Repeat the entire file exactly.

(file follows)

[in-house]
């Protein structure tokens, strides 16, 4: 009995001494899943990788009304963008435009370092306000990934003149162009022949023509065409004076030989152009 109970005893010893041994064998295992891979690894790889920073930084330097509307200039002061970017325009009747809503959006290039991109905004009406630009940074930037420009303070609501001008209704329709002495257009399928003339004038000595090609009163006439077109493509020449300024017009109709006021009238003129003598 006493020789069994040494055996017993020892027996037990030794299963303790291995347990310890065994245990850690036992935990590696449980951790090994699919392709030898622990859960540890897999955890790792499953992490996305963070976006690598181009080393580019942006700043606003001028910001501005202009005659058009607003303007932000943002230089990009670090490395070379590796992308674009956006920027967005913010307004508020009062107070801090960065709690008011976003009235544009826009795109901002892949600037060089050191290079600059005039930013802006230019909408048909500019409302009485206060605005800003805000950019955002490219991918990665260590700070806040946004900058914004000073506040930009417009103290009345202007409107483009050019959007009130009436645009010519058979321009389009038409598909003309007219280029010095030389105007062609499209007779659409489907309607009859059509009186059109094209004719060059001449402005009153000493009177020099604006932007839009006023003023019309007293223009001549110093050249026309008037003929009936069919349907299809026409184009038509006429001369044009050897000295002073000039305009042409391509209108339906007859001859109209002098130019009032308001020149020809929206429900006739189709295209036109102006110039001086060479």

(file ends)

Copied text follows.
[in-house]
């Protein structure tokens, strides 16, 4: 009995001494899943990788009304963008435009370092306000990934003149162009022949023509065409004076030989152009 109970005893010893041994064998295992891979690894790889920073930084330097509307200039002061970017325009009747809503959006290039991109905004009406630009940074930037420009303070609501001008209704329709002495257009399928003339004038000595090609009163006439077109493509020449300024017009109709006021009238003129003598 006493020789069994040494055996017993020892027996037990030794299963303790291995347990310890065994245990850690036992935990590696449980951790090994699919392709030898622990859960540890897999955890790792499953992490996305963070976006690598181009080393580019942006700043606003001028910001501005202009005659058009607003303007932000943002230089990009670090490395070379590796992308674009956006920027967005913010307004508020009062107070801090960065709690008011976003009235544009826009795109901002892949600037060089050191290079600059005039930013802006230019909408048909500019409302009485206060605005800003805000950019955002490219991918990665260590700070806040946004900058914004000073506040930009417009103290009345202007409107483009050019959007009130009436645009010519058979321009389009038409598909003309007219280029010095030389105007062609499209007779659409489907309607009859059509009186059109094209004719060059001449402005009153000493009177020099604006932007839009006023003023019309007293223009001549110093050249026309008037003929009936069919349907299809026409184009038509006429001369044009050897000295002073000039305009042409391509209108339906007859001859109209002098130019009032308001020149020809929206429900006739189709295209036109102006110039001086060479």